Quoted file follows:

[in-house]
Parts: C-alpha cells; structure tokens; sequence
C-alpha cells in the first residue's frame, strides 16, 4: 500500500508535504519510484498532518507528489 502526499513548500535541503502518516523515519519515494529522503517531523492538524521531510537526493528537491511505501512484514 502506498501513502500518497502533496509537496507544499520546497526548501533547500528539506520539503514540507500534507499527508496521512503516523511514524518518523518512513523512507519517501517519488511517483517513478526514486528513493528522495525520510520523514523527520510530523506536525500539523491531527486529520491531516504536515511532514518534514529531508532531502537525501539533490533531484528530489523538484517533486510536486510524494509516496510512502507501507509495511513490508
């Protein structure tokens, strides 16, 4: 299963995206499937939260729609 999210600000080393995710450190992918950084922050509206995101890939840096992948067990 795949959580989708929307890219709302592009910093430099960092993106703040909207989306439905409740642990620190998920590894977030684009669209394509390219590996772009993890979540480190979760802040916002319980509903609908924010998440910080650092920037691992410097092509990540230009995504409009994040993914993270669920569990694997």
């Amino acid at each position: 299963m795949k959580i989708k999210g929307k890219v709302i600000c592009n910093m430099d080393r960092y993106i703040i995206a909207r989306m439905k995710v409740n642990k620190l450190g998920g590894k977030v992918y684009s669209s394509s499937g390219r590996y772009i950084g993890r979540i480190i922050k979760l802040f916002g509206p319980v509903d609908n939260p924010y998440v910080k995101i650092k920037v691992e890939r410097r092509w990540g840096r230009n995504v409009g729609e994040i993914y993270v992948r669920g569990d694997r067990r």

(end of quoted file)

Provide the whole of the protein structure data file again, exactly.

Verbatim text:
[in-house]
Parts: C-alpha cells; structure tokens; sequence
C-alpha cells in the first residue's frame, strides 16, 4: 500500500508535504519510484498532518507528489 502526499513548500535541503502518516523515519519515494529522503517531523492538524521531510537526493528537491511505501512484514 502506498501513502500518497502533496509537496507544499520546497526548501533547500528539506520539503514540507500534507499527508496521512503516523511514524518518523518512513523512507519517501517519488511517483517513478526514486528513493528522495525520510520523514523527520510530523506536525500539523491531527486529520491531516504536515511532514518534514529531508532531502537525501539533490533531484528530489523538484517533486510536486510524494509516496510512502507501507509495511513490508
């Protein structure tokens, strides 16, 4: 299963995206499937939260729609 999210600000080393995710450190992918950084922050509206995101890939840096992948067990 795949959580989708929307890219709302592009910093430099960092993106703040909207989306439905409740642990620190998920590894977030684009669209394509390219590996772009993890979540480190979760802040916002319980509903609908924010998440910080650092920037691992410097092509990540230009995504409009994040993914993270669920569990694997």
């Amino acid at each position: 299963m795949k959580i989708k999210g929307k890219v709302i600000c592009n910093m430099d080393r960092y993106i703040i995206a909207r989306m439905k995710v409740n642990k620190l450190g998920g590894k977030v992918y684009s669209s394509s499937g390219r590996y772009i950084g993890r979540i480190i922050k979760l802040f916002g509206p319980v509903d609908n939260p924010y998440v910080k995101i650092k920037v691992e890939r410097r092509w990540g840096r230009n995504v409009g729609e994040i993914y993270v992948r669920g569990d694997r067990r």